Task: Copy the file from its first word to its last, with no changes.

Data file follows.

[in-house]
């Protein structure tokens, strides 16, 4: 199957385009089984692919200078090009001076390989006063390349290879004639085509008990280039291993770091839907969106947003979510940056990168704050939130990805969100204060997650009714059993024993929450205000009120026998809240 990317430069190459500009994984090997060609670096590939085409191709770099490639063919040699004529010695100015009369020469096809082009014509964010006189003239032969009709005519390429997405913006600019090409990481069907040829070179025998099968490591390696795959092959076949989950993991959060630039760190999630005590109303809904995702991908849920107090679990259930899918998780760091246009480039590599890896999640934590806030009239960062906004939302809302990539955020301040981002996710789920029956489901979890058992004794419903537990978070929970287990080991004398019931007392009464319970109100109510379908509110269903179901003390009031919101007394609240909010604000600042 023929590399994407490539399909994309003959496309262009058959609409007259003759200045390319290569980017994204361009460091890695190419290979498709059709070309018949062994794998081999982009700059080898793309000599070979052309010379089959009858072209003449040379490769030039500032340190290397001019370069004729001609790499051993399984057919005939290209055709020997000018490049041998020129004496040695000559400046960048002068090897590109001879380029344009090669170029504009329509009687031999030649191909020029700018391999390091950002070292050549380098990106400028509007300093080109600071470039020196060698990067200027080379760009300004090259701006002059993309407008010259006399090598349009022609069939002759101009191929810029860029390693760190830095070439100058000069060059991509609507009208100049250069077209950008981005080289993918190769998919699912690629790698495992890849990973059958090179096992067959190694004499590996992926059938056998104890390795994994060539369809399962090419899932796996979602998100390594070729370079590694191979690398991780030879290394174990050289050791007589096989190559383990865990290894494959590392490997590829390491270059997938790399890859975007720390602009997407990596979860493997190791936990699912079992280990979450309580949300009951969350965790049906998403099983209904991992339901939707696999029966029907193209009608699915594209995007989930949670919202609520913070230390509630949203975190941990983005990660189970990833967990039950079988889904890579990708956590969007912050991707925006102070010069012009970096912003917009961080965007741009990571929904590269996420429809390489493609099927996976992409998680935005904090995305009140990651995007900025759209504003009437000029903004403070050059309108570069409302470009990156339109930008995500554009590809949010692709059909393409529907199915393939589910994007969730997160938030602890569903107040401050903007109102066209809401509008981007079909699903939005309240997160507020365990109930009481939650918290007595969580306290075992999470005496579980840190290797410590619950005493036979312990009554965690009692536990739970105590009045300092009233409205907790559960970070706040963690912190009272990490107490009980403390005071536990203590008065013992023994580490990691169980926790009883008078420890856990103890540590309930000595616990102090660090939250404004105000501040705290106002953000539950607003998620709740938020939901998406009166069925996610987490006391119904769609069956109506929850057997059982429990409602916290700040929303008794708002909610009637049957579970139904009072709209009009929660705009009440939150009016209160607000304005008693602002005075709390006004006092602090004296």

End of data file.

[in-house]
């Protein structure tokens, strides 16, 4: 199957385009089984692919200078090009001076390989006063390349290879004639085509008990280039291993770091839907969106947003979510940056990168704050939130990805969100204060997650009714059993024993929450205000009120026998809240 990317430069190459500009994984090997060609670096590939085409191709770099490639063919040699004529010695100015009369020469096809082009014509964010006189003239032969009709005519390429997405913006600019090409990481069907040829070179025998099968490591390696795959092959076949989950993991959060630039760190999630005590109303809904995702991908849920107090679990259930899918998780760091246009480039590599890896999640934590806030009239960062906004939302809302990539955020301040981002996710789920029956489901979890058992004794419903537990978070929970287990080991004398019931007392009464319970109100109510379908509110269903179901003390009031919101007394609240909010604000600042 023929590399994407490539399909994309003959496309262009058959609409007259003759200045390319290569980017994204361009460091890695190419290979498709059709070309018949062994794998081999982009700059080898793309000599070979052309010379089959009858072209003449040379490769030039500032340190290397001019370069004729001609790499051993399984057919005939290209055709020997000018490049041998020129004496040695000559400046960048002068090897590109001879380029344009090669170029504009329509009687031999030649191909020029700018391999390091950002070292050549380098990106400028509007300093080109600071470039020196060698990067200027080379760009300004090259701006002059993309407008010259006399090598349009022609069939002759101009191929810029860029390693760190830095070439100058000069060059991509609507009208100049250069077209950008981005080289993918190769998919699912690629790698495992890849990973059958090179096992067959190694004499590996992926059938056998104890390795994994060539369809399962090419899932796996979602998100390594070729370079590694191979690398991780030879290394174990050289050791007589096989190559383990865990290894494959590392490997590829390491270059997938790399890859975007720390602009997407990596979860493997190791936990699912079992280990979450309580949300009951969350965790049906998403099983209904991992339901939707696999029966029907193209009608699915594209995007989930949670919202609520913070230390509630949203975190941990983005990660189970990833967990039950079988889904890579990708956590969007912050991707925006102070010069012009970096912003917009961080965007741009990571929904590269996420429809390489493609099927996976992409998680935005904090995305009140990651995007900025759209504003009437000029903004403070050059309108570069409302470009990156339109930008995500554009590809949010692709059909393409529907199915393939589910994007969730997160938030602890569903107040401050903007109102066209809401509008981007079909699903939005309240997160507020365990109930009481939650918290007595969580306290075992999470005496579980840190290797410590619950005493036979312990009554965690009692536990739970105590009045300092009233409205907790559960970070706040963690912190009272990490107490009980403390005071536990203590008065013992023994580490990691169980926790009883008078420890856990103890540590309930000595616990102090660090939250404004105000501040705290106002953000539950607003998620709740938020939901998406009166069925996610987490006391119904769609069956109506929850057997059982429990409602916290700040929303008794708002909610009637049957579970139904009072709209009009929660705009009440939150009016209160607000304005008693602002005075709390006004006092602090004296």